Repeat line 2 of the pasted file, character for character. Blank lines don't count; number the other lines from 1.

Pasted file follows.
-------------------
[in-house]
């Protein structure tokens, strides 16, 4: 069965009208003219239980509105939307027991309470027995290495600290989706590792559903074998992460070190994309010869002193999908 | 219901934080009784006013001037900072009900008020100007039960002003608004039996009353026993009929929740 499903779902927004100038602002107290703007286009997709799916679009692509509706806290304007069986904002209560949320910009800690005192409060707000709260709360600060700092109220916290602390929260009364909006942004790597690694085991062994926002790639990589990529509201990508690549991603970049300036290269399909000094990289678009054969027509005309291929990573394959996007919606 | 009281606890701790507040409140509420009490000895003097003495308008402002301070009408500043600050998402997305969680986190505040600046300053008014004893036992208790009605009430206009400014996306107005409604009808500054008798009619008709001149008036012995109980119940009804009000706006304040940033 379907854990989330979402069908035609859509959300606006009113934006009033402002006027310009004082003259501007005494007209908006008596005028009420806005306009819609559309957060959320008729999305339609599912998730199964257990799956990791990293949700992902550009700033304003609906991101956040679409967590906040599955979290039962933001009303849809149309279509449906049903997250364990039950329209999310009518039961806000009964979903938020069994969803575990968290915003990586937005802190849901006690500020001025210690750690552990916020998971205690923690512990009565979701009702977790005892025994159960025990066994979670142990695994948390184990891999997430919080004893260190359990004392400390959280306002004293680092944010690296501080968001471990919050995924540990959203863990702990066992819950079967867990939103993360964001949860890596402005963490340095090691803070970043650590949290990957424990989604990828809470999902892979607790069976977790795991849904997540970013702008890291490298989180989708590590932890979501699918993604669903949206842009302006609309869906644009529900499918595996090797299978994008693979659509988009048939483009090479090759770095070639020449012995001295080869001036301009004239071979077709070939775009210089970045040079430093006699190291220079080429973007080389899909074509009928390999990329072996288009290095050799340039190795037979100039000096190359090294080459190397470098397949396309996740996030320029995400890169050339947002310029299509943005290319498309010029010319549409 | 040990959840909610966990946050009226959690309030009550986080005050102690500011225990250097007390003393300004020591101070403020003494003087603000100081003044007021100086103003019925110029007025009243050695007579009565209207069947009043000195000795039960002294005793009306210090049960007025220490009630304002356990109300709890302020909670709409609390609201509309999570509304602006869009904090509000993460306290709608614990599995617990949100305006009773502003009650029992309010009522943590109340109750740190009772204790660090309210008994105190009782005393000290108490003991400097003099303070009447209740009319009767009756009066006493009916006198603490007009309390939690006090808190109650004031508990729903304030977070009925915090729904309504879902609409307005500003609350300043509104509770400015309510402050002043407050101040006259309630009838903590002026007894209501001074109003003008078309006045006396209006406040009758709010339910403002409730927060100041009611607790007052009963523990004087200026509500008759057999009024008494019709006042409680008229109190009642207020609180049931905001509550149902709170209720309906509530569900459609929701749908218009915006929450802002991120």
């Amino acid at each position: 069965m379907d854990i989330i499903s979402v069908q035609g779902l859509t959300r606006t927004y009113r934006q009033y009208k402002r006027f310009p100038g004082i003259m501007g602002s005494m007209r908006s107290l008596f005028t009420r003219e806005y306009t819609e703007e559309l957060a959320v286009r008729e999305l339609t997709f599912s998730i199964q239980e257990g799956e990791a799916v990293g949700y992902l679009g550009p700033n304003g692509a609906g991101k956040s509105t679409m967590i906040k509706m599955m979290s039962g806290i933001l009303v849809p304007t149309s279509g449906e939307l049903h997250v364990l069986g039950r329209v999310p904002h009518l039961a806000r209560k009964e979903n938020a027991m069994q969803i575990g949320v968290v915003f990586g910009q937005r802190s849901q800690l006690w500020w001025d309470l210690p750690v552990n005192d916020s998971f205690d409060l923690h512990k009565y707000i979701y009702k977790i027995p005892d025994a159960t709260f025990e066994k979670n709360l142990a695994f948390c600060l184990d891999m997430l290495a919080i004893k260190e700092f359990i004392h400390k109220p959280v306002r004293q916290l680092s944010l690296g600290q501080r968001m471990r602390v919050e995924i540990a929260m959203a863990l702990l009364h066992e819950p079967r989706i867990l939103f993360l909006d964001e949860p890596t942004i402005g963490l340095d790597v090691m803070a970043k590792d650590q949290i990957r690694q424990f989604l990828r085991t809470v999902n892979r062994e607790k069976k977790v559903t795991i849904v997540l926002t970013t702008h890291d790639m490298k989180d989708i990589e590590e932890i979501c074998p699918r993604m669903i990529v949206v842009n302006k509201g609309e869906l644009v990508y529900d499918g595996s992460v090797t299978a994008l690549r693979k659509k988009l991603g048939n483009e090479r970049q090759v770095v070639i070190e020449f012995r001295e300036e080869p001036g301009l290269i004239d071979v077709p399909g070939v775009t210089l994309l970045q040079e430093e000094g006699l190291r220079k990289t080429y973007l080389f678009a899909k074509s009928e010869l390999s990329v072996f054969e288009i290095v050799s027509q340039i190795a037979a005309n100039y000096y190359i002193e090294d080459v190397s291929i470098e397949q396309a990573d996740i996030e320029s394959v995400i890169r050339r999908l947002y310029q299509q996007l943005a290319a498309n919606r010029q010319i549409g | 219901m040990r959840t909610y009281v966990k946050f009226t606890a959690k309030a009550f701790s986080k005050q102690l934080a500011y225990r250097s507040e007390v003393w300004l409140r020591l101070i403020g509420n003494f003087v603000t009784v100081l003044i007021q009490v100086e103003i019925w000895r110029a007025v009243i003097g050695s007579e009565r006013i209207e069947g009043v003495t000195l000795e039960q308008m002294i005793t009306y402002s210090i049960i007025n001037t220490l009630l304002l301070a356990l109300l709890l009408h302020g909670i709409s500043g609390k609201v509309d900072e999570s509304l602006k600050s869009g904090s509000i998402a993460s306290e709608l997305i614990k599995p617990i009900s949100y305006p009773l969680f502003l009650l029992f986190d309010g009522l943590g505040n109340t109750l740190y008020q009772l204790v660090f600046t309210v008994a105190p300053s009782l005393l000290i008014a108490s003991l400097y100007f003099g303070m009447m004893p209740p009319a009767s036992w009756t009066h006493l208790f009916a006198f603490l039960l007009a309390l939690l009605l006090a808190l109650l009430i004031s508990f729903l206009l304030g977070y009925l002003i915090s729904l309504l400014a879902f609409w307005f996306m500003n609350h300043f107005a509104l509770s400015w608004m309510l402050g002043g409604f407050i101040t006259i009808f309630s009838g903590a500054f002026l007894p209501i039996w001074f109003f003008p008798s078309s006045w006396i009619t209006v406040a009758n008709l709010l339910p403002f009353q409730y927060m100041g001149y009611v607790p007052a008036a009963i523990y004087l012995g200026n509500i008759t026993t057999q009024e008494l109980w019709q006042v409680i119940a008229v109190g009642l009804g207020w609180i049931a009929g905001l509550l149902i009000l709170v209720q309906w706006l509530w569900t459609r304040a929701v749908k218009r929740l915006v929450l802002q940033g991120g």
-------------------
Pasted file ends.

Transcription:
């Protein structure tokens, strides 16, 4: 069965009208003219239980509105939307027991309470027995290495600290989706590792559903074998992460070190994309010869002193999908 | 219901934080009784006013001037900072009900008020100007039960002003608004039996009353026993009929929740 499903779902927004100038602002107290703007286009997709799916679009692509509706806290304007069986904002209560949320910009800690005192409060707000709260709360600060700092109220916290602390929260009364909006942004790597690694085991062994926002790639990589990529509201990508690549991603970049300036290269399909000094990289678009054969027509005309291929990573394959996007919606 | 009281606890701790507040409140509420009490000895003097003495308008402002301070009408500043600050998402997305969680986190505040600046300053008014004893036992208790009605009430206009400014996306107005409604009808500054008798009619008709001149008036012995109980119940009804009000706006304040940033 379907854990989330979402069908035609859509959300606006009113934006009033402002006027310009004082003259501007005494007209908006008596005028009420806005306009819609559309957060959320008729999305339609599912998730199964257990799956990791990293949700992902550009700033304003609906991101956040679409967590906040599955979290039962933001009303849809149309279509449906049903997250364990039950329209999310009518039961806000009964979903938020069994969803575990968290915003990586937005802190849901006690500020001025210690750690552990916020998971205690923690512990009565979701009702977790005892025994159960025990066994979670142990695994948390184990891999997430919080004893260190359990004392400390959280306002004293680092944010690296501080968001471990919050995924540990959203863990702990066992819950079967867990939103993360964001949860890596402005963490340095090691803070970043650590949290990957424990989604990828809470999902892979607790069976977790795991849904997540970013702008890291490298989180989708590590932890979501699918993604669903949206842009302006609309869906644009529900499918595996090797299978994008693979659509988009048939483009090479090759770095070639020449012995001295080869001036301009004239071979077709070939775009210089970045040079430093006699190291220079080429973007080389899909074509009928390999990329072996288009290095050799340039190795037979100039000096190359090294080459190397470098397949396309996740996030320029995400890169050339947002310029299509943005290319498309010029010319549409 | 040990959840909610966990946050009226959690309030009550986080005050102690500011225990250097007390003393300004020591101070403020003494003087603000100081003044007021100086103003019925110029007025009243050695007579009565209207069947009043000195000795039960002294005793009306210090049960007025220490009630304002356990109300709890302020909670709409609390609201509309999570509304602006869009904090509000993460306290709608614990599995617990949100305006009773502003009650029992309010009522943590109340109750740190009772204790660090309210008994105190009782005393000290108490003991400097003099303070009447209740009319009767009756009066006493009916006198603490007009309390939690006090808190109650004031508990729903304030977070009925915090729904309504879902609409307005500003609350300043509104509770400015309510402050002043407050101040006259309630009838903590002026007894209501001074109003003008078309006045006396209006406040009758709010339910403002409730927060100041009611607790007052009963523990004087200026509500008759057999009024008494019709006042409680008229109190009642207020609180049931905001509550149902709170209720309906509530569900459609929701749908218009915006929450802002991120």